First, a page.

February 28, 2005

On the Importance of E(ui|Xi)=0; Or, Yes, Some Overweight People May Be Systematically Different

By Ian

Many Diet Studies Lack Key Data

Many of the reports omit key mitigating details about the dieters themselves -- things such as medication use, health status, ethnicity and even age.

And later in the artcile:

Gibson's team looked closely at how the articles reported the physical, background and health characteristics of the study participants. As a guide, they used the Consolidation of the Standard of Reporting Trials Characteristics (CONSORT). This is a list of 21 different elements considered essential for a study to be validated by experts and editors of medical journals.

Gibson's team especially focused on age, gender, general health information, use of medication (other than drugs used to control weight), ethnicity and female participant's menopausal status.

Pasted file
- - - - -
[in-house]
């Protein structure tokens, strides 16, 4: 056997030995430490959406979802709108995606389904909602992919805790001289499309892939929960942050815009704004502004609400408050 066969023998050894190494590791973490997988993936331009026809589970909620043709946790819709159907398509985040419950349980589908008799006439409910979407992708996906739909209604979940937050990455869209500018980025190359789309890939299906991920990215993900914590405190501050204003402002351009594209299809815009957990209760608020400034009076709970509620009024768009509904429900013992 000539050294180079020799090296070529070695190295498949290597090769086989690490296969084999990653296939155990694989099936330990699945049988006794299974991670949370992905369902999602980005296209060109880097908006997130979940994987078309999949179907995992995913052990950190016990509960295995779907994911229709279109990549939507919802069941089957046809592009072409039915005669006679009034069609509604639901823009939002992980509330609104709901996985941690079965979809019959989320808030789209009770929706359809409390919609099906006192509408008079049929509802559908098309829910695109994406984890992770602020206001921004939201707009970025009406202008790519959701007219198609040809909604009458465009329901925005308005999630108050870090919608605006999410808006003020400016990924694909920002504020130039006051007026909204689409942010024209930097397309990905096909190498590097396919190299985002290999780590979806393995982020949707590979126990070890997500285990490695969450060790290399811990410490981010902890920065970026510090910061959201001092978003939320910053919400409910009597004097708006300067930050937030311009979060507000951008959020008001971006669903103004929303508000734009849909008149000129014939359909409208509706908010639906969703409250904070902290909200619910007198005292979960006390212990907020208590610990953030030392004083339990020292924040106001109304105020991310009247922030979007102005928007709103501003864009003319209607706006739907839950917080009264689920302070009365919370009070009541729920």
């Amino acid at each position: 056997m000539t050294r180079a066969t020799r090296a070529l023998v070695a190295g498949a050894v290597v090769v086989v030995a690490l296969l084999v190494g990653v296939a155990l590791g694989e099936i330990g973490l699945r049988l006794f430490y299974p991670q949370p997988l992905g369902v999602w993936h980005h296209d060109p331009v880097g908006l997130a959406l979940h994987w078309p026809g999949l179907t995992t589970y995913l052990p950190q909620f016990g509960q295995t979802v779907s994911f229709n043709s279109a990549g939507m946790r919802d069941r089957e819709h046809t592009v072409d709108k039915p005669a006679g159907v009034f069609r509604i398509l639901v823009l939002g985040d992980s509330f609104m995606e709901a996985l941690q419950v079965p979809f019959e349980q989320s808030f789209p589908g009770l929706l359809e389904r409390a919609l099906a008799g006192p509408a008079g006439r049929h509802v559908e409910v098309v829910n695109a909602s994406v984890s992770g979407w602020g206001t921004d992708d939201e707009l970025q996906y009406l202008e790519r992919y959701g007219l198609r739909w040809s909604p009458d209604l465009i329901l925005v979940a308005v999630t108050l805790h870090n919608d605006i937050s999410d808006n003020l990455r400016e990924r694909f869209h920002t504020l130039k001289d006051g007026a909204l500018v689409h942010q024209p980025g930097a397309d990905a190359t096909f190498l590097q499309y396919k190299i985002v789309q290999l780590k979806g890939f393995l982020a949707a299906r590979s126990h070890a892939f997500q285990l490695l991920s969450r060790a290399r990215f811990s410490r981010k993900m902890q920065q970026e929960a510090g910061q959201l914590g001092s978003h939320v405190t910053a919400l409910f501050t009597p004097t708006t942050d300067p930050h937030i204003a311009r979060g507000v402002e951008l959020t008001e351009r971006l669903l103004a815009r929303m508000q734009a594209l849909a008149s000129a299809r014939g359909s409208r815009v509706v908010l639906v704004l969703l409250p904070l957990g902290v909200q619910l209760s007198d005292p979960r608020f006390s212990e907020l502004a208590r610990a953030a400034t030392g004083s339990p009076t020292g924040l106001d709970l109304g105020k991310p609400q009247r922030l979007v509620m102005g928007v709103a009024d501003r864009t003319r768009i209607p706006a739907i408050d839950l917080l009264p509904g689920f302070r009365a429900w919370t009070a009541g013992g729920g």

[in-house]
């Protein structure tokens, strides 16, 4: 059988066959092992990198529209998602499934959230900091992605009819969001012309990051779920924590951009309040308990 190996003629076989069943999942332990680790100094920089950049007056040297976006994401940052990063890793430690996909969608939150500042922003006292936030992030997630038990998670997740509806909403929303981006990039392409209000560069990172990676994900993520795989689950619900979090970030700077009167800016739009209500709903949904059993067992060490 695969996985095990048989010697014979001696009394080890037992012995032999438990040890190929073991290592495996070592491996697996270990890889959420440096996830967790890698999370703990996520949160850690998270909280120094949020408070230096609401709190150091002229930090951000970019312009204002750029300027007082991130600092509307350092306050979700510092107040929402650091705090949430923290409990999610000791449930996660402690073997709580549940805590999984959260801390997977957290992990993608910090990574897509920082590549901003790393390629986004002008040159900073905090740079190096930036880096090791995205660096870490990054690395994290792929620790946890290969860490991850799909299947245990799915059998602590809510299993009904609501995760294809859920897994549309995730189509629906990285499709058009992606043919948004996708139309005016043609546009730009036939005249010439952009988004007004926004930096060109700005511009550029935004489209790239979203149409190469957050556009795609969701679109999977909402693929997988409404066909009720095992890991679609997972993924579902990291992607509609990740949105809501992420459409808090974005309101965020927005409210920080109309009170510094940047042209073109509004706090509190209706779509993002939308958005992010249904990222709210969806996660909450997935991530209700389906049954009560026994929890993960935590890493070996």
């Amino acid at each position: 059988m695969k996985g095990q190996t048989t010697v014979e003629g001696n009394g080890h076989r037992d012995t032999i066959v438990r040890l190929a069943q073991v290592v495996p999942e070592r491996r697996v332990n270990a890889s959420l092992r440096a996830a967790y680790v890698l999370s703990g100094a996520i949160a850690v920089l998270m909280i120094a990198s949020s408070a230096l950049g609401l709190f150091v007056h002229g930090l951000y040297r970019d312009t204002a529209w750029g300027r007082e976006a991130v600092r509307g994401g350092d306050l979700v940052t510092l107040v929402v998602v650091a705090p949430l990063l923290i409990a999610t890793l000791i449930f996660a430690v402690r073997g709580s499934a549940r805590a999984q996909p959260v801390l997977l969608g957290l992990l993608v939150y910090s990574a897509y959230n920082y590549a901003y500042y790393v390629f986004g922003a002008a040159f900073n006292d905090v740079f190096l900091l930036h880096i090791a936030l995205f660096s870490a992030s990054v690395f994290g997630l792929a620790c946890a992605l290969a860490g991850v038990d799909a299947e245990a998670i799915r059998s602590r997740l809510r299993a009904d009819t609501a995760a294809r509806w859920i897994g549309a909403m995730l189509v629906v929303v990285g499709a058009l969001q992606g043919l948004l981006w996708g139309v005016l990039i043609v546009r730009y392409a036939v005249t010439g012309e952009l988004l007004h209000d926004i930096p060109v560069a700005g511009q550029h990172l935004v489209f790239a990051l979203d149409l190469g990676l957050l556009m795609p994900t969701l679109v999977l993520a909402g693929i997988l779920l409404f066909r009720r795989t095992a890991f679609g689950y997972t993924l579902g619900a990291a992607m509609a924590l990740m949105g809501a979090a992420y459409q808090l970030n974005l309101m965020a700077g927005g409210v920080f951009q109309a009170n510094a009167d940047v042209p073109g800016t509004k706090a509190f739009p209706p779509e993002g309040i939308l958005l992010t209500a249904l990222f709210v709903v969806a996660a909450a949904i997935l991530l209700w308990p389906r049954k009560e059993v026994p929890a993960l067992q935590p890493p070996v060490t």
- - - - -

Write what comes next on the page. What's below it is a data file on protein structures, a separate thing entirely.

Their findings: 92 percent of the studies did not report medication use, while 34 percent ignored the health status of the persons. Ethnicity was not mentioned in 86 percent of the studies; ages were missing in 11 percent.

Eight percent of studies didn't say whether women were pre- or postmenopausal; 4 percent didn't differentiate men from women when reporting results.

That some scientific studies are less than perfect in their methods is no real surprise. And honestly, I've never been one to call people on the carpet for a lack of perfection. I'd be too afraid of all the stories from my own glass house crashing down on me. But I think it's interesting, since such studies directly inform the creation of national policy such as the Dietary Guidelines for Americans. This, of course, does little to change what I'm having for lunch...but it does affect people who are now subject to the whims of legislators who feel the pressure to "do something about this!". (Or, as Helen Lovejoy likes to ask, "Will someone please think of the children?!")

(NOTE: The headline has changed to satisfy my raging pedantry. The use of "may" is more applicable than "might", which I had before. Why I still sometimes let typos go, I cannot explain.)

Posted at February 28, 2005 01:28 PM

Comments

You are much too kind in your conclusion.

What is really going on here is junk science. It is not real science.

Comment by Buzzcut at March 1, 2005 10:05 AM | Permalink

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